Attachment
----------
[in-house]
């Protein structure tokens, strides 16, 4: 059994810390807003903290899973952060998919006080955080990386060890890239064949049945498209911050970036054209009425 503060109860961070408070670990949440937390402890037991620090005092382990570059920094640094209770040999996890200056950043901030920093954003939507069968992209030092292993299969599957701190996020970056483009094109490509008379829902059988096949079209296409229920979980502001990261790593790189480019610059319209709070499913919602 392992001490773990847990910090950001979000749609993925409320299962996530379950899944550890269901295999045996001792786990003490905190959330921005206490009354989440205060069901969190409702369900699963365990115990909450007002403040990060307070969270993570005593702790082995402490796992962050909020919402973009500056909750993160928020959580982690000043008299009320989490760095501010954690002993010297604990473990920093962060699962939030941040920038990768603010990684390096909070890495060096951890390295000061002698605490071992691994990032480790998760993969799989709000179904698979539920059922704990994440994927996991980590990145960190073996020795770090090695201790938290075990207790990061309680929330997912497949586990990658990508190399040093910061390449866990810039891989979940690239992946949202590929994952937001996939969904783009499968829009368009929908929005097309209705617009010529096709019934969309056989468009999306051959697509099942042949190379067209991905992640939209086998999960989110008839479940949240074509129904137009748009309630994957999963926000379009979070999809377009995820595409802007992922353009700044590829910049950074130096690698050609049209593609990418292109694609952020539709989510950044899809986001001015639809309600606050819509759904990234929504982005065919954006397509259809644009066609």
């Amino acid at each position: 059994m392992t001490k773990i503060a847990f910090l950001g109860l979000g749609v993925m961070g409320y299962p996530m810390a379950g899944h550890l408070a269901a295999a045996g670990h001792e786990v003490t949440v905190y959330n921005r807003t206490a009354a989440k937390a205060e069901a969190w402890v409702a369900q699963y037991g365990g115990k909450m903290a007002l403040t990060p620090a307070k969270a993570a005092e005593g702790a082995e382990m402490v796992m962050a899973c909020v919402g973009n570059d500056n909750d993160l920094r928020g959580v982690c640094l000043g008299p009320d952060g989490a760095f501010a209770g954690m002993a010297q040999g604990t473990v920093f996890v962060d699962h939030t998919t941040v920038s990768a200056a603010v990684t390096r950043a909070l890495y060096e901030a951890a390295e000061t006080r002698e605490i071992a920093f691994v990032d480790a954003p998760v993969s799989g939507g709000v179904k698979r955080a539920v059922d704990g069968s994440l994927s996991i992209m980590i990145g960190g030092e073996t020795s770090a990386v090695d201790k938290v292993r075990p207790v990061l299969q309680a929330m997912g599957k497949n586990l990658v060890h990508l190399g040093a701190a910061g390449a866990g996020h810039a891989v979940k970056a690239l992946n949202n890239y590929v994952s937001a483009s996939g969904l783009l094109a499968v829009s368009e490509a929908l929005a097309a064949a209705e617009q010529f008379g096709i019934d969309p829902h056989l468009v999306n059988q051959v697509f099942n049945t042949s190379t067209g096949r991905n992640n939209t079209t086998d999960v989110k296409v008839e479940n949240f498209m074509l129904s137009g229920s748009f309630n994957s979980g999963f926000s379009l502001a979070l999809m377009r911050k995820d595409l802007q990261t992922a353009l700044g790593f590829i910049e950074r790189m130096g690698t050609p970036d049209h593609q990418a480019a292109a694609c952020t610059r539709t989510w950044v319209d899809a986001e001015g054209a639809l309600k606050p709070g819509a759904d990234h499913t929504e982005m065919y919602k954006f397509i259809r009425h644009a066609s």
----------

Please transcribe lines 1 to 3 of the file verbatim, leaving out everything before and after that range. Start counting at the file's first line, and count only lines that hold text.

[in-house]
């Protein structure tokens, strides 16, 4: 059994810390807003903290899973952060998919006080955080990386060890890239064949049945498209911050970036054209009425 503060109860961070408070670990949440937390402890037991620090005092382990570059920094640094209770040999996890200056950043901030920093954003939507069968992209030092292993299969599957701190996020970056483009094109490509008379829902059988096949079209296409229920979980502001990261790593790189480019610059319209709070499913919602 392992001490773990847990910090950001979000749609993925409320299962996530379950899944550890269901295999045996001792786990003490905190959330921005206490009354989440205060069901969190409702369900699963365990115990909450007002403040990060307070969270993570005593702790082995402490796992962050909020919402973009500056909750993160928020959580982690000043008299009320989490760095501010954690002993010297604990473990920093962060699962939030941040920038990768603010990684390096909070890495060096951890390295000061002698605490071992691994990032480790998760993969799989709000179904698979539920059922704990994440994927996991980590990145960190073996020795770090090695201790938290075990207790990061309680929330997912497949586990990658990508190399040093910061390449866990810039891989979940690239992946949202590929994952937001996939969904783009499968829009368009929908929005097309209705617009010529096709019934969309056989468009999306051959697509099942042949190379067209991905992640939209086998999960989110008839479940949240074509129904137009748009309630994957999963926000379009979070999809377009995820595409802007992922353009700044590829910049950074130096690698050609049209593609990418292109694609952020539709989510950044899809986001001015639809309600606050819509759904990234929504982005065919954006397509259809644009066609």
């Amino acid at each position: 059994m392992t001490k773990i503060a847990f910090l950001g109860l979000g749609v993925m961070g409320y299962p996530m810390a379950g899944h550890l408070a269901a295999a045996g670990h001792e786990v003490t949440v905190y959330n921005r807003t206490a009354a989440k937390a205060e069901a969190w402890v409702a369900q699963y037991g365990g115990k909450m903290a007002l403040t990060p620090a307070k969270a993570a005092e005593g702790a082995e382990m402490v796992m962050a899973c909020v919402g973009n570059d500056n909750d993160l920094r928020g959580v982690c640094l000043g008299p009320d952060g989490a760095f501010a209770g954690m002993a010297q040999g604990t473990v920093f996890v962060d699962h939030t998919t941040v920038s990768a200056a603010v990684t390096r950043a909070l890495y060096e901030a951890a390295e000061t006080r002698e605490i071992a920093f691994v990032d480790a954003p998760v993969s799989g939507g709000v179904k698979r955080a539920v059922d704990g069968s994440l994927s996991i992209m980590i990145g960190g030092e073996t020795s770090a990386v090695d201790k938290v292993r075990p207790v990061l299969q309680a929330m997912g599957k497949n586990l990658v060890h990508l190399g040093a701190a910061g390449a866990g996020h810039a891989v979940k970056a690239l992946n949202n890239y590929v994952s937001a483009s996939g969904l783009l094109a499968v829009s368009e490509a929908l929005a097309a064949a209705e617009q010529f008379g096709i019934d969309p829902h056989l468009v999306n059988q051959v697509f099942n049945t042949s190379t067209g096949r991905n992640n939209t079209t086998d999960v989110k296409v008839e479940n949240f498209m074509l129904s137009g229920s748009f309630n994957s979980g999963f926000s379009l502001a979070l999809m377009r911050k995820d595409l802007q990261t992922a353009l700044g790593f590829i910049e950074r790189m130096g690698t050609p970036d049209h593609q990418a480019a292109a694609c952020t610059r539709t989510w950044v319209d899809a986001e001015g054209a639809l309600k606050p709070g819509a759904d990234h499913t929504e982005m065919y919602k954006f397509i259809r009425h644009a066609s």